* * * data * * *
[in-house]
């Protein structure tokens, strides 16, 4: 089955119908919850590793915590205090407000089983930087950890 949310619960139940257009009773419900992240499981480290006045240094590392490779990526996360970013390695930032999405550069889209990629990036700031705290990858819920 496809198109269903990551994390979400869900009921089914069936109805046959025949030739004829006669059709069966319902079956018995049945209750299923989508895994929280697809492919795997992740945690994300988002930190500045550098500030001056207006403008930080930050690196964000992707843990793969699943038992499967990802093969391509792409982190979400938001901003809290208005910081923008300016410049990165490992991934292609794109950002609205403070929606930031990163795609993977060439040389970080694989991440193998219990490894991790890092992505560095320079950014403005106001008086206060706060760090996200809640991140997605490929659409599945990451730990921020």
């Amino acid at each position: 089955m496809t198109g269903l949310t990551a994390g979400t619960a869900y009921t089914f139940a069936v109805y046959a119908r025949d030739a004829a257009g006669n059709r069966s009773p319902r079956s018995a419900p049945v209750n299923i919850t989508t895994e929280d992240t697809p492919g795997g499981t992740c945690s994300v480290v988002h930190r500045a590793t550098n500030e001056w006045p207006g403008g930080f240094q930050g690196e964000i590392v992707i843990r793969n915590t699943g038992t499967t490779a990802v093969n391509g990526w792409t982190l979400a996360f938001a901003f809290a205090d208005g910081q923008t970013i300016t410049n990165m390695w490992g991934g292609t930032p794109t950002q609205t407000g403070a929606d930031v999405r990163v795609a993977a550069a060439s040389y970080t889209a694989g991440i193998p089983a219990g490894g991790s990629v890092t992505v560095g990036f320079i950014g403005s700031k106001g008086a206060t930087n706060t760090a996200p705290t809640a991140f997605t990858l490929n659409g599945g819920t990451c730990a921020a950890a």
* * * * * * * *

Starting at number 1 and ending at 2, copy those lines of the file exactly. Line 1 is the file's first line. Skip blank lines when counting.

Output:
[in-house]
């Protein structure tokens, strides 16, 4: 089955119908919850590793915590205090407000089983930087950890 949310619960139940257009009773419900992240499981480290006045240094590392490779990526996360970013390695930032999405550069889209990629990036700031705290990858819920 496809198109269903990551994390979400869900009921089914069936109805046959025949030739004829006669059709069966319902079956018995049945209750299923989508895994929280697809492919795997992740945690994300988002930190500045550098500030001056207006403008930080930050690196964000992707843990793969699943038992499967990802093969391509792409982190979400938001901003809290208005910081923008300016410049990165490992991934292609794109950002609205403070929606930031990163795609993977060439040389970080694989991440193998219990490894991790890092992505560095320079950014403005106001008086206060706060760090996200809640991140997605490929659409599945990451730990921020």